To see why privatizing Social Security and Medicare is the same as ending Social Security and Medicare, look at the recent history of private corporate retirement plans.
As recently as 1999, corporate pension plans had sufficient surpluses so that they "could have fully paid their current and future retirees' pensions, even if all of them lived to be ninety-nine and the companies never contributed another dime," reports Ellen Schultz in her book, "Retirement Heist."
Her title suggests what happened. The companies stole the money. They reneged on their promises. General Electric is one example. Their retirement fund went from $25 billion in 1999 to minus $6 billion last year.
One place the money went was to those incredibly high executive salaries and related benefits. By 2008 executives were receiving one-third of all pay in U.S. companies: $2.1 trillion of a total of $6.4 trillion.
How were companies able to make such changes? They lobbied and lobbied for government regulations to be relaxed, and more and more were. It was then easier to find loopholes and flexible accounting practices. Retirement theft thus became technically legal, if still immoral.
These practices run directly counter to a central tenant of the Judeo-Christian ethic, prominently stated in the Old and New Testaments: the love of money (or greed) is the root of all evil.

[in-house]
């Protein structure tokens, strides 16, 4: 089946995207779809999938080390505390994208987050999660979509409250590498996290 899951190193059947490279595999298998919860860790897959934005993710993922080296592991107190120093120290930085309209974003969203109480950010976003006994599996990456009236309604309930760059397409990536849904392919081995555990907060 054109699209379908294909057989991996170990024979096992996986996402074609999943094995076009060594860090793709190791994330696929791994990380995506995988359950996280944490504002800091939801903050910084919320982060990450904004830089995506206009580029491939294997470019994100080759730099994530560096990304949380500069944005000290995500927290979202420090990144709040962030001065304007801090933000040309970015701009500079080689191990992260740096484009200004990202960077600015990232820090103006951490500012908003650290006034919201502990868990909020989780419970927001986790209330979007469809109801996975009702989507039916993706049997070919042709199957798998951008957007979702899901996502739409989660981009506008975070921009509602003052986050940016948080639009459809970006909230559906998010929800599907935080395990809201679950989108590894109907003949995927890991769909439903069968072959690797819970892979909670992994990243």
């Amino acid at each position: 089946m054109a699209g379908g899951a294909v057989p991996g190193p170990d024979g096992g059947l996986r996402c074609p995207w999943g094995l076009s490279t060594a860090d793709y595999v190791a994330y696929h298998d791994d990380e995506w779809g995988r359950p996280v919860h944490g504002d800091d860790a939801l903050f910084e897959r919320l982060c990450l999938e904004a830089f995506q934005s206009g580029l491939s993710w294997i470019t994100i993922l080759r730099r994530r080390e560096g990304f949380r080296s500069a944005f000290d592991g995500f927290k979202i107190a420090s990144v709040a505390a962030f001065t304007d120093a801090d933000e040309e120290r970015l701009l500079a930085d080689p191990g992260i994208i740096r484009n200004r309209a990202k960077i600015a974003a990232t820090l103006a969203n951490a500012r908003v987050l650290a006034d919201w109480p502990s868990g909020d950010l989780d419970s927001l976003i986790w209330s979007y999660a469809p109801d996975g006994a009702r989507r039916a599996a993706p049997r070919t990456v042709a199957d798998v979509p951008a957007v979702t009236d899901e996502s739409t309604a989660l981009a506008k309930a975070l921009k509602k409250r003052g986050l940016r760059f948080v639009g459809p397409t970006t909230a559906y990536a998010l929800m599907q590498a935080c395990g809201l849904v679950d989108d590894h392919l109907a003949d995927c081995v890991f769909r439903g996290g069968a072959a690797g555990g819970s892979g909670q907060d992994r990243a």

Yet corporate spokespersons and some political candidates and their PACs and Super PACs have persuaded many of us that greed is, in fact, good. Of course it is good for those doing the persuading.
Schultz warns that the retirement industry isn't done. They are focused on Social Security, Medicare and state, county and municipal public retirement funds. They want their hands on this money. If they succeed, it will also disappear, and no longer serve the common good as it was intended to do.
One deviously clever way to get this money is by comparing public plans with the current, depleted private plans, plans that not many years ago were more secure than public plans.
Wisconsin is an example of where this approach has been used. When private plans were better than public plans, governors like Scott Walker couldn't claim public plans were too good. Now they can. And they are.
Crime pays, it seems, especially technically legal crime. The retirement industry steals from private funds so they have a better argument for stealing from public funds. Such a deal for them. Such a bad deal for us. Such a bad deal for the common good.
(James Lein is a community columnist for The Minot Daily News)